Key Network Trait to Maximize Mobile POS? Separate WiFi Networks
An advanced network design to support future-ready mobile POS strategy means at least two separate WiFi networks. Without two or more networks, one for the POS and the other for guest use, operators run the risk of compromising the security of payment and other sensitive data. They also open themselves up to transaction processing lags that could frustrate guests and prevent future engagement. Lags can also negatively impact employee productivity by delaying the transmission of orders to the kitchen and adding time to such tasks as closing out checks and settling guest folios. Additionally, having only one network would mean limited access to WiFi and could also be a turnoff
3 Corners Grill & Tap (www.3cornersgrill.com), with two locations in the Chicagoland area and a third set to open in April, has several separate networks: one for processing payments made using its TouchBistro (www.touchbistro.com) mobile POS system, a private network for its back-office systems, and a password-protected guest network.
“It makes sense for us because it’s the most secure,” says Frank Militello, owner. “Also, guests can use the WiFi without interference from the payments and back-office sides, and vice versa. That’s very important to getting them to engage with us.”
Of course, the network must be secure. This can be done by using the most advanced wireless network security protocols, according to Netsurion (www.netsurion.com) and Homebase (www.joinhomebase.com). WPA2 is currently the standard, but that is expected to change by the end of 2019, when more secure WiFi encryption in the form of WPA3 becomes available. Sources note that investing in the most airtight WiFi protocols to secure any network on which mobile payment data is being transmitted is worth the investment, despite the fact that mobile payment services themselves are often very secure.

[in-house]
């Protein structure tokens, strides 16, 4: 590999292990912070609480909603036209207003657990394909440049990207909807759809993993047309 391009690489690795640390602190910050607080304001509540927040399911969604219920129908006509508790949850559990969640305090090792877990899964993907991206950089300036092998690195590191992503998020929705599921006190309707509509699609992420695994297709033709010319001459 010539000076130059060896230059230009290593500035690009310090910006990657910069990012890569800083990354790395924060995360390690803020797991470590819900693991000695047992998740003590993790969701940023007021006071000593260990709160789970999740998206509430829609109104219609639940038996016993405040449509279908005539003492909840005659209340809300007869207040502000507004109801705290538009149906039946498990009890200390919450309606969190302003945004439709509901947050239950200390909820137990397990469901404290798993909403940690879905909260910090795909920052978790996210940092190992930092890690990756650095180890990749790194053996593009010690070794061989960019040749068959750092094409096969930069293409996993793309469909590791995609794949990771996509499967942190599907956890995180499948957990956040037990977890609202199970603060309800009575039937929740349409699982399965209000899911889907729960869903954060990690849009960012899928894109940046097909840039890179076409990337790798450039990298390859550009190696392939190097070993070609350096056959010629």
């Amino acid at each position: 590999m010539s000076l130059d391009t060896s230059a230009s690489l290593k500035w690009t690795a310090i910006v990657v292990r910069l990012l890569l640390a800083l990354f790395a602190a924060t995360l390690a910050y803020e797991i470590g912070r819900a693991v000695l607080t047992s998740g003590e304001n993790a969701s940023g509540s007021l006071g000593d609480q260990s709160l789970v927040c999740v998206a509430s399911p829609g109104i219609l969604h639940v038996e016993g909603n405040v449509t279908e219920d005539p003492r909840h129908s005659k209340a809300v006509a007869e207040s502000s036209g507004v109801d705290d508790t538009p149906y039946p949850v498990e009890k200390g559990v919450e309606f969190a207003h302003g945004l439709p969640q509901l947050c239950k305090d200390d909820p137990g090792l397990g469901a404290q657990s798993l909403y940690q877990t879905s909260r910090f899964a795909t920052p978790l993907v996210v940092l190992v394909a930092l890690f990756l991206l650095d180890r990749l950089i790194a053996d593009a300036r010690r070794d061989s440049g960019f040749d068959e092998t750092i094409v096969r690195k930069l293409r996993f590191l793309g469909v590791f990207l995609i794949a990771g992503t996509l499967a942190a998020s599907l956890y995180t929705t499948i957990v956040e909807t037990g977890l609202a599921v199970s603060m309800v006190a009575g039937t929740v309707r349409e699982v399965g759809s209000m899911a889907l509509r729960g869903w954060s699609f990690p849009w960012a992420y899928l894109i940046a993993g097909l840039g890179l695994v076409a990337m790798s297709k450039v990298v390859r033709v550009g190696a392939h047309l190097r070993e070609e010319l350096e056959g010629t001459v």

Mobile point of sale (POS) is gaining ground and swiftly what was a differentiator for digitally innovative brands could be table stakes. According to Juniper Research (www.juniperresearch.com), almost one in four POS transactions will be completed on mobile devices by 2023. This amounts to 87 billion transactions per year, up from about 23 billion in 2018.
Mobile POS options rank among major technology acquisitions being considered by restaurant and hotel operators in 2019, according to Hospitality Technology’s 2019 POS Software Trends Report. Operators will be leveraging this technology to achieve strategic goals, most significantly, improving digital customer engagement, access to rich data and analytics, and employee productivity.
1. Increased Flexibility & Security
“While being able to pay via mobile in a restaurant (or hotel) is attractive to guests in and of itself, it is and will be even more attractive when there are a few different ways to do it, such as contactless, and when the security” afforded by EMV readiness and certification come into play, states Jarrod DellaChiesa, president of hospitality consulting firm DellaChiesa Hospitality (https://dellachiesahospitality.com).
One group of restaurants in New York City is currently beta-testing a mobile POS solution that lets guests pay at the table on an Apple (www.apple.com) iPad, via NFC contactless technology, as well as with magnetic stripe and chip cards. And recently Touch Dynamic (www.touchdynamic.com) introduced the Quest III rugged mobile POS tablet. The EMV Level 3-certified tablet features Magtek’s (www.magtek.com) mDynamo modularized EMV card reader with an attached encrypting IntelliHead.
Likely, the next stage of mobile POS evolution will involve biometric payments. Juniper Research estimates that by 2023, mobile biometrics will be used to authenticate $2 trillion worth of on-site and remote mobile payments annually.
2. Increased Loyalty: Leveraging Data from Single Source to Target Individuals